At a preseason practice in 1989, as Gaddy was going about his appointed managerial rounds, picking up paper cups and collecting sweat-soaked towels, he overheard coach Bobby Cremins ask, "How about that kid from Macon?" Gaddy pricked up his ears—walk-ons quickly learn to respond to references to them that don't include their names. Cremins wanted to run a certain half-court defensive drill, but injuries had left the Yellow Jackets short of bodies. Gaddy suited up and practiced.
He suited up again the next day and then every day for six weeks. The day before the season started Gaddy was getting his ankle taped when trainer Crandall Woodson asked him what number he wanted.
"Give me 10 if you got it," said Gaddy with atrociously feigned nonchalance.
"I wanted to whoop and holler," he recalls, "but Kenny [Anderson] was in the room, and I didn't want him to think I thought it was a big deal."
Why would Anderson have thought that? Why would making the roster of a perennial top 20 team have been a big deal to a guy who'd gotten no scholarship offer when he graduated from tiny Stratford Academy in Macon? True, coaches at Yale had thought about recruiting Gaddy and had corresponded with him briefly, but the university admissions office had turned him down. Concluding that he hadn't been much interested in Yale anyway, Gaddy enrolled at Tech. He would try out for the Yellow Jackets. When tryout day arrived, however, he was bedridden with the flu. So he had joined the team the only way he could, as a student manager.
A year later he was actually one of the Yellow Jackets—with conditions. Gaddy could not eat at the training table or travel to away games (team policy for nonscholarship players), and he would not, as it turned out, play in a game all season. He might as well have agreed to hand over his first-born male. Yet to him this was a dream come true. "All I could picture was a uniform with my name on the back of it," he says.
Of course. Walk-ons are grateful for even the tiniest favors. After the Yellow Jackets won the 1990 ACC tournament, Gaddy, who was not in uniform for the tournament because the games were off the Tech campus, was allowed to descend from the bleachers, climb the ladder and snip a strand of the net. "Good thing they let us cut down both nets," he says, straight-faced. "Otherwise I don't think I'd have gotten a turn."
Walk-ons have no illusions about their importance to the program, as evidenced by this Gaddyism: "I guess you could say I'm a role player on the scout team." The role, embraced by many walk-ons, is defensive specialist in practice. To better prepare a starter for an upcoming game, the walk-on covers him as tenaciously as possible. Coaches love it. For the starter into whose athletic supporter the walk-on is attempting to climb, this tenacity can, over the course of a 3½-month game schedule, get old. Tempers flare. In one afternoon last season Gaddy took four elbows to the face, lost two fillings and suffered a concussion. No one was disciplined.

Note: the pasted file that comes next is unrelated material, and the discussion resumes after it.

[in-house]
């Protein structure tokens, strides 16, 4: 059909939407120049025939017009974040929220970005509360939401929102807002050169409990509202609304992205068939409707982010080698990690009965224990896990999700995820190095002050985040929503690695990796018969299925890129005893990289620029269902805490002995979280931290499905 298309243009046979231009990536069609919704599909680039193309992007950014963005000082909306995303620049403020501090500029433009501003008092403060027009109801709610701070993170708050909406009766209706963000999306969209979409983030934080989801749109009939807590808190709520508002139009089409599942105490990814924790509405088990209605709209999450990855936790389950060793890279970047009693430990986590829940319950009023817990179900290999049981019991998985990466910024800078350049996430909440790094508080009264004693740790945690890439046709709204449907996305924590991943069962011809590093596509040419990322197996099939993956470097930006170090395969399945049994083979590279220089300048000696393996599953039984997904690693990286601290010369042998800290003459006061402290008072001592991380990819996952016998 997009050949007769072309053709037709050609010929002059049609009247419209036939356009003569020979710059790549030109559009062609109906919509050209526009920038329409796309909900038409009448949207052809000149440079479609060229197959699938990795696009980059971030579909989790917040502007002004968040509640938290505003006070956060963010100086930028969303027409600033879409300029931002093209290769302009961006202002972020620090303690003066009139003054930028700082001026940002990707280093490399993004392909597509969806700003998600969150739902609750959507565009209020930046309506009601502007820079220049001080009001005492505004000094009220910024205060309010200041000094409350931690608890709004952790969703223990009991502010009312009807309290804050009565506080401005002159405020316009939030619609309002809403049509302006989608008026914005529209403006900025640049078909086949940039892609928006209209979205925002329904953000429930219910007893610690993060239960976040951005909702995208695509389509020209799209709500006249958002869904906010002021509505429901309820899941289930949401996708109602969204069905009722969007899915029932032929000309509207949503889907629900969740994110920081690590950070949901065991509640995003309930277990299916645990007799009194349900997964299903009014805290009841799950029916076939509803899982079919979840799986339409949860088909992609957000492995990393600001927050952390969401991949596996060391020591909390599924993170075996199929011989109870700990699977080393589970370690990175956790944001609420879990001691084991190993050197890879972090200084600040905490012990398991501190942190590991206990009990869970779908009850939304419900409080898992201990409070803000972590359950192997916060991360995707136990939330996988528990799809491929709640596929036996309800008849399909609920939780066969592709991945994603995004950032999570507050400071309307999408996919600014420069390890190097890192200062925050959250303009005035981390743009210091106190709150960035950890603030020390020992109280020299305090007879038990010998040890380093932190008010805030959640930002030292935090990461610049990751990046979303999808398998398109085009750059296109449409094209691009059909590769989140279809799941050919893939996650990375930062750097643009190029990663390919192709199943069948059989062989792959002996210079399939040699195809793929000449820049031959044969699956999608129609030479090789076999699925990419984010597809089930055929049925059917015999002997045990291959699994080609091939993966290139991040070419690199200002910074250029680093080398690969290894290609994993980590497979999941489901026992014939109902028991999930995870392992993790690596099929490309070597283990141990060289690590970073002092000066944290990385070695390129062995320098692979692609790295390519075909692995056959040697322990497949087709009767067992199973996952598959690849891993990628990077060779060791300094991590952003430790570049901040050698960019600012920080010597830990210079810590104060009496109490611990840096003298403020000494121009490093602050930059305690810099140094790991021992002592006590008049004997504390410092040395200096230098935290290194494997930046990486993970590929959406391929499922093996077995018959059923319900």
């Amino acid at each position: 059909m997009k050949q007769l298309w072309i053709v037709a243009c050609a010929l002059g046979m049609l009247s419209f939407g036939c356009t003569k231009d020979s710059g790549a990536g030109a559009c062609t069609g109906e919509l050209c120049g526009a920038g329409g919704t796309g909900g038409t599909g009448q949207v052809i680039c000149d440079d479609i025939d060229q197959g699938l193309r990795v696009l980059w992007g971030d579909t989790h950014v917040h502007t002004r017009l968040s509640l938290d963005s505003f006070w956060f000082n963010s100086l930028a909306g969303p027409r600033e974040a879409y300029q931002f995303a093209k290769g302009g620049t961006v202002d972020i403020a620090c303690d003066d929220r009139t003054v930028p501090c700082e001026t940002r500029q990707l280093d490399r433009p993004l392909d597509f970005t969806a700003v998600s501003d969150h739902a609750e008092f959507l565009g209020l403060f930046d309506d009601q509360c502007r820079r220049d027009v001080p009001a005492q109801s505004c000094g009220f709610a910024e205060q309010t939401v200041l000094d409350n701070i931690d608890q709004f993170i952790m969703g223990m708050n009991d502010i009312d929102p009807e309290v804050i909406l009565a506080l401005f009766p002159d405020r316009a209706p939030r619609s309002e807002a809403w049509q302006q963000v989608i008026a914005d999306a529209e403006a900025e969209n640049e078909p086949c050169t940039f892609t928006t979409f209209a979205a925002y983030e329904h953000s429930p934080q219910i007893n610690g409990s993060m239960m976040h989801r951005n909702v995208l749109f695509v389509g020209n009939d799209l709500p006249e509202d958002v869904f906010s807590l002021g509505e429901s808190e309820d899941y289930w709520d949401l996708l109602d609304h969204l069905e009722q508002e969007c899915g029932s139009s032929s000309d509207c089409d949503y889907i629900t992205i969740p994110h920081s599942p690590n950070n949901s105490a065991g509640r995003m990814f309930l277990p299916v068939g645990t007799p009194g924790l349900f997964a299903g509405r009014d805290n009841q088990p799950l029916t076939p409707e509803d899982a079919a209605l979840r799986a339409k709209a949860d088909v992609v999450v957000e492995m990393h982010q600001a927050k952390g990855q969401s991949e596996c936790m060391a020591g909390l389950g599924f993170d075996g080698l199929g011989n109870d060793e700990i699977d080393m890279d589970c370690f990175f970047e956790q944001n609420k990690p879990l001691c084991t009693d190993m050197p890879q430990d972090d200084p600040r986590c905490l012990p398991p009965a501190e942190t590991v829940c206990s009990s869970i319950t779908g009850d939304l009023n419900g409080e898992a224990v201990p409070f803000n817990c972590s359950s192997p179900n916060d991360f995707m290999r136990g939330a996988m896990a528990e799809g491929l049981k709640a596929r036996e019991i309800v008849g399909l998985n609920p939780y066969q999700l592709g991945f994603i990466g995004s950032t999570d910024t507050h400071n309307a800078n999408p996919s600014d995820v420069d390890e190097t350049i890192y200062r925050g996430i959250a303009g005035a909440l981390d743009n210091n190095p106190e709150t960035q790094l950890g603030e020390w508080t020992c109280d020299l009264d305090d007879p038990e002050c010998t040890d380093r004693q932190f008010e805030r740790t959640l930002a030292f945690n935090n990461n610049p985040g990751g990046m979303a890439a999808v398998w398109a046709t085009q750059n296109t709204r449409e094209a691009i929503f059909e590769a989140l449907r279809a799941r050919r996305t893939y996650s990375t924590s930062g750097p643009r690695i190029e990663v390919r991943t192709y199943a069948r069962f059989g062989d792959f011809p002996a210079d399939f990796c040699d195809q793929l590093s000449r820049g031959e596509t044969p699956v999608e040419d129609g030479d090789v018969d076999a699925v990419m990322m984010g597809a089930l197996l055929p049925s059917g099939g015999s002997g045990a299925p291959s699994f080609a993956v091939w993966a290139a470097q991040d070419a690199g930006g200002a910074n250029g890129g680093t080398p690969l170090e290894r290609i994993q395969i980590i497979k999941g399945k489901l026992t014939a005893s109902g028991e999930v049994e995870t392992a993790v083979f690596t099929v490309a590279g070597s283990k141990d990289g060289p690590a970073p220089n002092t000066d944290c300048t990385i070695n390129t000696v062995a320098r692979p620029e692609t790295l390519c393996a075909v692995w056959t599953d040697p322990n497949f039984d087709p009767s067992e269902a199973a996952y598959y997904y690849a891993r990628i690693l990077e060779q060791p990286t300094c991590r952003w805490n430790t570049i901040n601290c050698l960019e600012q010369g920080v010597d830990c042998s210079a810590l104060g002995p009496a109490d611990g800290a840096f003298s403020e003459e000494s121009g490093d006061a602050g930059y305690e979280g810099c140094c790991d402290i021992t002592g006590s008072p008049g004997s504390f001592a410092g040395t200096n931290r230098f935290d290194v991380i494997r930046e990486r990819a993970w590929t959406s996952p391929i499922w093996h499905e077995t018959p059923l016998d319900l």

Walk-ons get minute(s), III: Last January, Cremins emptied his bench during a 78-51 rout of Virginia. Gaddy got in for a minute and was credited with a rebound, a steal and an assist. He refers to the game as his "triple-single."
David Martin has, like Gaddy, eaten more than his share of elbows. At 5'11", 150 pounds, Martin, a Texas A&M junior point guard, is elbow-high to most of his teammates, who refer to him as Baby Dave. With the bounding optimism peculiar to walk-ons, Martin interprets every elbow he eats as a compliment on a job well done. "When I get 'em so mad they lose their cool," he says, "I feel I've accomplished my purpose."
Martin was fourth in his class of 590 at Tyler (Texas) High and earned advance credit for 39 hours of college courses. His classes at A&M have included molecular genetics, quantitative analysis, biochemistry and a 400-level independent research lab. Aside from the usual, quickly forgotten practice rhubarbs, as a walk-on last season Martin got along well with his teammates. But his best friend on the team was the manager, Mike (Radar) Ricke, whom Martin helped to fold laundry and lug the Aggies' baggage to and from the bus. "I didn't do it because it's what walk-ons are expected to do," says Martin. "I did it because it looked like Radar could use some help."
Martin's own baggy uniform makes his head seem disproportionately large, like the cranium of Francis, the sluggish son in the cartoon strip Momma. As a freshman, Martin was so unimposing that no one would choose him in the Aggies' informal preseason pickup games. Former teammate Brooks Thompson admits that at first he mistook Martin for a cross-country runner "or maybe the manager of the cross-country team."
"There were times when I wondered what I'd gotten myself into," says Martin. An aspiring anesthesiologist, Martin had turned down basketball scholarship offers from Northeast Louisiana and St. Louis University to walk on in College Station. He was attracted to A&M by its superior science departments and its medical school. Martin wants to be an anesthesiologist because, he says, "I decided I would like to be involved in medicine without being involved in cutting actual flesh."
This squeamishness did not carry over to basketball. Once official practices began last fall, Martin thrived. First-year coach Kermit Davis Jr. appreciated Martin's pestiferous defense, plus his ability to make plays and take care of the ball. As A&M's disastrous season unfolded—the Aggies would finish 8-21, and Davis would be fired—Martin's fortunes climbed. While languishing on the bench for long stretches at the beginning of the season, Martin forced himself to keep his head in the game. He made suggestions to assistant coaches. Some were heeded, most were ignored.